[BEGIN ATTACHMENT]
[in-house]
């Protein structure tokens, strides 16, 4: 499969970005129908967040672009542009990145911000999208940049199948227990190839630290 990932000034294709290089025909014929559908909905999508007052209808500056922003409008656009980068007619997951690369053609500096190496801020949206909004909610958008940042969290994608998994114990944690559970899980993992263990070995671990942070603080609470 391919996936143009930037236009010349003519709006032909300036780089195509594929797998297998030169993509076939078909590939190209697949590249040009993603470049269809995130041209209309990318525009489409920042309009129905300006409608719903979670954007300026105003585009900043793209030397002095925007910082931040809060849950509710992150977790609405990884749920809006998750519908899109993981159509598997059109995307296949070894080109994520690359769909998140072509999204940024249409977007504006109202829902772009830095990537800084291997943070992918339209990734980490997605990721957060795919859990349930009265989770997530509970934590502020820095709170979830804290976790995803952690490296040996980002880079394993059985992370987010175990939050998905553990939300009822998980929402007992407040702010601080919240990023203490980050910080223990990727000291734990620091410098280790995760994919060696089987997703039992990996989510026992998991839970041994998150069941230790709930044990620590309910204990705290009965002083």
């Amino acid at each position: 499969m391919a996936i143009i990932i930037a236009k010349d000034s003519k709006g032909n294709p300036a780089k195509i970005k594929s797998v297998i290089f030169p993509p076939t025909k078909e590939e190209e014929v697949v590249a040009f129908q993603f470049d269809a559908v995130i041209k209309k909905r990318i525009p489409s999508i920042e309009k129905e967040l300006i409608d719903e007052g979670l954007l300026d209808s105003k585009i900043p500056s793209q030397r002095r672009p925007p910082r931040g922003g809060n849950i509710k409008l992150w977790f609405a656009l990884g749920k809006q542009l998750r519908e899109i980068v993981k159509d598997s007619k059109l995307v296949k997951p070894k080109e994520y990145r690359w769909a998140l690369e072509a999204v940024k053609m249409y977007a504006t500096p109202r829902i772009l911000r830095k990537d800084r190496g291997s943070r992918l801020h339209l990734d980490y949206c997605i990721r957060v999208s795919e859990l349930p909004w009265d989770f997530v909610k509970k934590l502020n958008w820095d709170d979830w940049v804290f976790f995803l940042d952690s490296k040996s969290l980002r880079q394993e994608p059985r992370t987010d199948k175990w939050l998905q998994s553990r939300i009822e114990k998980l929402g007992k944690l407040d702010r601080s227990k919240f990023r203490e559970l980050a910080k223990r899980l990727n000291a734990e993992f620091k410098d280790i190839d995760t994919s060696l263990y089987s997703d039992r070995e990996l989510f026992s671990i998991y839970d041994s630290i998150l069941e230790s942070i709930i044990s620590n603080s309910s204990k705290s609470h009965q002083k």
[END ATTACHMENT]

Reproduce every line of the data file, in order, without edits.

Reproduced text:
[in-house]
């Protein structure tokens, strides 16, 4: 499969970005129908967040672009542009990145911000999208940049199948227990190839630290 990932000034294709290089025909014929559908909905999508007052209808500056922003409008656009980068007619997951690369053609500096190496801020949206909004909610958008940042969290994608998994114990944690559970899980993992263990070995671990942070603080609470 391919996936143009930037236009010349003519709006032909300036780089195509594929797998297998030169993509076939078909590939190209697949590249040009993603470049269809995130041209209309990318525009489409920042309009129905300006409608719903979670954007300026105003585009900043793209030397002095925007910082931040809060849950509710992150977790609405990884749920809006998750519908899109993981159509598997059109995307296949070894080109994520690359769909998140072509999204940024249409977007504006109202829902772009830095990537800084291997943070992918339209990734980490997605990721957060795919859990349930009265989770997530509970934590502020820095709170979830804290976790995803952690490296040996980002880079394993059985992370987010175990939050998905553990939300009822998980929402007992407040702010601080919240990023203490980050910080223990990727000291734990620091410098280790995760994919060696089987997703039992990996989510026992998991839970041994998150069941230790709930044990620590309910204990705290009965002083």
């Amino acid at each position: 499969m391919a996936i143009i990932i930037a236009k010349d000034s003519k709006g032909n294709p300036a780089k195509i970005k594929s797998v297998i290089f030169p993509p076939t025909k078909e590939e190209e014929v697949v590249a040009f129908q993603f470049d269809a559908v995130i041209k209309k909905r990318i525009p489409s999508i920042e309009k129905e967040l300006i409608d719903e007052g979670l954007l300026d209808s105003k585009i900043p500056s793209q030397r002095r672009p925007p910082r931040g922003g809060n849950i509710k409008l992150w977790f609405a656009l990884g749920k809006q542009l998750r519908e899109i980068v993981k159509d598997s007619k059109l995307v296949k997951p070894k080109e994520y990145r690359w769909a998140l690369e072509a999204v940024k053609m249409y977007a504006t500096p109202r829902i772009l911000r830095k990537d800084r190496g291997s943070r992918l801020h339209l990734d980490y949206c997605i990721r957060v999208s795919e859990l349930p909004w009265d989770f997530v909610k509970k934590l502020n958008w820095d709170d979830w940049v804290f976790f995803l940042d952690s490296k040996s969290l980002r880079q394993e994608p059985r992370t987010d199948k175990w939050l998905q998994s553990r939300i009822e114990k998980l929402g007992k944690l407040d702010r601080s227990k919240f990023r203490e559970l980050a910080k223990r899980l990727n000291a734990e993992f620091k410098d280790i190839d995760t994919s060696l263990y089987s997703d039992r070995e990996l989510f026992s671990i998991y839970d041994s630290i998150l069941e230790s942070i709930i044990s620590n603080s309910s204990k705290s609470h009965q002083k």